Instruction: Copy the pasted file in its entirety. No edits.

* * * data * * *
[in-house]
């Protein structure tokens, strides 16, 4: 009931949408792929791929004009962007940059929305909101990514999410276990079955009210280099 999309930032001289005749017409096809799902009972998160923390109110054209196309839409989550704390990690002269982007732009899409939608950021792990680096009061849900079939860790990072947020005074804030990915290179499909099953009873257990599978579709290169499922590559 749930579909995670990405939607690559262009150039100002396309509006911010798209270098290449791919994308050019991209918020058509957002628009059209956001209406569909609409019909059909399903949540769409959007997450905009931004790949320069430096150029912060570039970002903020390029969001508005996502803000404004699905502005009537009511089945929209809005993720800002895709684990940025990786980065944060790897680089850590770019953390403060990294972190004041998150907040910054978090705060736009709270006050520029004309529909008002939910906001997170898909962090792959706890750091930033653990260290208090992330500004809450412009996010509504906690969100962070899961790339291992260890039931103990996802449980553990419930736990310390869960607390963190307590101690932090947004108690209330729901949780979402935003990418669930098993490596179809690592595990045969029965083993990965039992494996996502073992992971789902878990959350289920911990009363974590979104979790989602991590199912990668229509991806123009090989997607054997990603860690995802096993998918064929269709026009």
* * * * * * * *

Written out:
[in-house]
């Protein structure tokens, strides 16, 4: 009931949408792929791929004009962007940059929305909101990514999410276990079955009210280099 999309930032001289005749017409096809799902009972998160923390109110054209196309839409989550704390990690002269982007732009899409939608950021792990680096009061849900079939860790990072947020005074804030990915290179499909099953009873257990599978579709290169499922590559 749930579909995670990405939607690559262009150039100002396309509006911010798209270098290449791919994308050019991209918020058509957002628009059209956001209406569909609409019909059909399903949540769409959007997450905009931004790949320069430096150029912060570039970002903020390029969001508005996502803000404004699905502005009537009511089945929209809005993720800002895709684990940025990786980065944060790897680089850590770019953390403060990294972190004041998150907040910054978090705060736009709270006050520029004309529909008002939910906001997170898909962090792959706890750091930033653990260290208090992330500004809450412009996010509504906690969100962070899961790339291992260890039931103990996802449980553990419930736990310390869960607390963190307590101690932090947004108690209330729901949780979402935003990418669930098993490596179809690592595990045969029965083993990965039992494996996502073992992971789902878990959350289920911990009363974590979104979790989602991590199912990668229509991806123009090989997607054997990603860690995802096993998918064929269709026009």